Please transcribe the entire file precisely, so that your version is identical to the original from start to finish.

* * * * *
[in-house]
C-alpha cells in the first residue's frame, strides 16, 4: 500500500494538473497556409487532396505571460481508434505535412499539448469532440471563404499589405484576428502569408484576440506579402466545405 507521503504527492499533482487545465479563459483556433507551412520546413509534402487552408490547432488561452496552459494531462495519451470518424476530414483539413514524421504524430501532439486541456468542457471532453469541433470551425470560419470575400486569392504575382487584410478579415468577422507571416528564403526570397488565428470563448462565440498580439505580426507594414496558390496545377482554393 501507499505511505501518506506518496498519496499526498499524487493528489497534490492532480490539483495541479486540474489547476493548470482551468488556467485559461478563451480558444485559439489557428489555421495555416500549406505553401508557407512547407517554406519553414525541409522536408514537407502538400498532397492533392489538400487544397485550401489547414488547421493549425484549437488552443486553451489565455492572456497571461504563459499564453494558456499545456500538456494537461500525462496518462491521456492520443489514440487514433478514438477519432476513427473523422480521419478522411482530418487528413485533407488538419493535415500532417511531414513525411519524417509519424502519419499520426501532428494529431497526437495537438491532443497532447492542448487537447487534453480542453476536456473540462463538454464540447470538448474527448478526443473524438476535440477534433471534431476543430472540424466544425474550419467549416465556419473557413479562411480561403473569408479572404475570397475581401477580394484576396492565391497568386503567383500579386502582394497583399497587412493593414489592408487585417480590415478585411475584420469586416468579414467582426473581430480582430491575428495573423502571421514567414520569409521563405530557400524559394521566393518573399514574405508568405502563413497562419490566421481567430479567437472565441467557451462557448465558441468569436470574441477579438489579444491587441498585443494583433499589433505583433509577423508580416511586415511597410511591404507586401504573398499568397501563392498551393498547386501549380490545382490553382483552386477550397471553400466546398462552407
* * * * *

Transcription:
[in-house]
C-alpha cells in the first residue's frame, strides 16, 4: 500500500494538473497556409487532396505571460481508434505535412499539448469532440471563404499589405484576428502569408484576440506579402466545405 507521503504527492499533482487545465479563459483556433507551412520546413509534402487552408490547432488561452496552459494531462495519451470518424476530414483539413514524421504524430501532439486541456468542457471532453469541433470551425470560419470575400486569392504575382487584410478579415468577422507571416528564403526570397488565428470563448462565440498580439505580426507594414496558390496545377482554393 501507499505511505501518506506518496498519496499526498499524487493528489497534490492532480490539483495541479486540474489547476493548470482551468488556467485559461478563451480558444485559439489557428489555421495555416500549406505553401508557407512547407517554406519553414525541409522536408514537407502538400498532397492533392489538400487544397485550401489547414488547421493549425484549437488552443486553451489565455492572456497571461504563459499564453494558456499545456500538456494537461500525462496518462491521456492520443489514440487514433478514438477519432476513427473523422480521419478522411482530418487528413485533407488538419493535415500532417511531414513525411519524417509519424502519419499520426501532428494529431497526437495537438491532443497532447492542448487537447487534453480542453476536456473540462463538454464540447470538448474527448478526443473524438476535440477534433471534431476543430472540424466544425474550419467549416465556419473557413479562411480561403473569408479572404475570397475581401477580394484576396492565391497568386503567383500579386502582394497583399497587412493593414489592408487585417480590415478585411475584420469586416468579414467582426473581430480582430491575428495573423502571421514567414520569409521563405530557400524559394521566393518573399514574405508568405502563413497562419490566421481567430479567437472565441467557451462557448465558441468569436470574441477579438489579444491587441498585443494583433499589433505583433509577423508580416511586415511597410511591404507586401504573398499568397501563392498551393498547386501549380490545382490553382483552386477550397471553400466546398462552407